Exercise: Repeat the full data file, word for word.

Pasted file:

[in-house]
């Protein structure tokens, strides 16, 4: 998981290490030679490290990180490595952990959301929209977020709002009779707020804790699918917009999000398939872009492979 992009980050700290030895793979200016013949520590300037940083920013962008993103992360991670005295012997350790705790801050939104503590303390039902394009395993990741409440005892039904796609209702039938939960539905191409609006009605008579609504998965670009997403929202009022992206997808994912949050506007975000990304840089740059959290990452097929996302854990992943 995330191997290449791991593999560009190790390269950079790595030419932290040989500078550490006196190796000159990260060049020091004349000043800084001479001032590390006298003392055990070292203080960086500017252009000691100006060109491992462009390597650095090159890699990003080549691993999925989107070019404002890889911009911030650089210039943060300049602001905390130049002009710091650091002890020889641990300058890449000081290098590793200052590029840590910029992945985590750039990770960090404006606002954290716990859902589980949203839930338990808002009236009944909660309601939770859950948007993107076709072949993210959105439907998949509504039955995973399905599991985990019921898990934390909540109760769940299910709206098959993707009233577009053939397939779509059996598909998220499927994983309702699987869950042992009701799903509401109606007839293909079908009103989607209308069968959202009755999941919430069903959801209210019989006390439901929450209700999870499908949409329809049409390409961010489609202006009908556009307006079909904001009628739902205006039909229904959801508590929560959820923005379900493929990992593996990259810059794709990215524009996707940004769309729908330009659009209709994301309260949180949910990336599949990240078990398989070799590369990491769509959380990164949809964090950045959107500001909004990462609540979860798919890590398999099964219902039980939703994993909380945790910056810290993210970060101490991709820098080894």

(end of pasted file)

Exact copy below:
[in-house]
């Protein structure tokens, strides 16, 4: 998981290490030679490290990180490595952990959301929209977020709002009779707020804790699918917009999000398939872009492979 992009980050700290030895793979200016013949520590300037940083920013962008993103992360991670005295012997350790705790801050939104503590303390039902394009395993990741409440005892039904796609209702039938939960539905191409609006009605008579609504998965670009997403929202009022992206997808994912949050506007975000990304840089740059959290990452097929996302854990992943 995330191997290449791991593999560009190790390269950079790595030419932290040989500078550490006196190796000159990260060049020091004349000043800084001479001032590390006298003392055990070292203080960086500017252009000691100006060109491992462009390597650095090159890699990003080549691993999925989107070019404002890889911009911030650089210039943060300049602001905390130049002009710091650091002890020889641990300058890449000081290098590793200052590029840590910029992945985590750039990770960090404006606002954290716990859902589980949203839930338990808002009236009944909660309601939770859950948007993107076709072949993210959105439907998949509504039955995973399905599991985990019921898990934390909540109760769940299910709206098959993707009233577009053939397939779509059996598909998220499927994983309702699987869950042992009701799903509401109606007839293909079908009103989607209308069968959202009755999941919430069903959801209210019989006390439901929450209700999870499908949409329809049409390409961010489609202006009908556009307006079909904001009628739902205006039909229904959801508590929560959820923005379900493929990992593996990259810059794709990215524009996707940004769309729908330009659009209709994301309260949180949910990336599949990240078990398989070799590369990491769509959380990164949809964090950045959107500001909004990462609540979860798919890590398999099964219902039980939703994993909380945790910056810290993210970060101490991709820098080894």